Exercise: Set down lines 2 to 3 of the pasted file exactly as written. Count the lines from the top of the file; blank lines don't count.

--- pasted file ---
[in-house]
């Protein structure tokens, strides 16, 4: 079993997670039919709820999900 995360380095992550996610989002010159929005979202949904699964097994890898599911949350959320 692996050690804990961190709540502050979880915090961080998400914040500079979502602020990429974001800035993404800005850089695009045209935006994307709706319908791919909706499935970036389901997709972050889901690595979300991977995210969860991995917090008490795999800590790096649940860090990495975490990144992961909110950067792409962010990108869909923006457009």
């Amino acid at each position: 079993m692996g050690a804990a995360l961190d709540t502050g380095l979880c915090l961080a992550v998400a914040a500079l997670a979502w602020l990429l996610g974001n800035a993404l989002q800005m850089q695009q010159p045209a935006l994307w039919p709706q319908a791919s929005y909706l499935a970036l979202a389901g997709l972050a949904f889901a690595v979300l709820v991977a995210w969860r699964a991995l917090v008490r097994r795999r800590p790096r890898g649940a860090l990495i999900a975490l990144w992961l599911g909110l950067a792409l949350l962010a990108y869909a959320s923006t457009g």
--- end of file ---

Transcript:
């Protein structure tokens, strides 16, 4: 079993997670039919709820999900 995360380095992550996610989002010159929005979202949904699964097994890898599911949350959320 692996050690804990961190709540502050979880915090961080998400914040500079979502602020990429974001800035993404800005850089695009045209935006994307709706319908791919909706499935970036389901997709972050889901690595979300991977995210969860991995917090008490795999800590790096649940860090990495975490990144992961909110950067792409962010990108869909923006457009």
């Amino acid at each position: 079993m692996g050690a804990a995360l961190d709540t502050g380095l979880c915090l961080a992550v998400a914040a500079l997670a979502w602020l990429l996610g974001n800035a993404l989002q800005m850089q695009q010159p045209a935006l994307w039919p709706q319908a791919s929005y909706l499935a970036l979202a389901g997709l972050a949904f889901a690595v979300l709820v991977a995210w969860r699964a991995l917090v008490r097994r795999r800590p790096r890898g649940a860090l990495i999900a975490l990144w992961l599911g909110l950067a792409l949350l962010a990108y869909a959320s923006t457009g």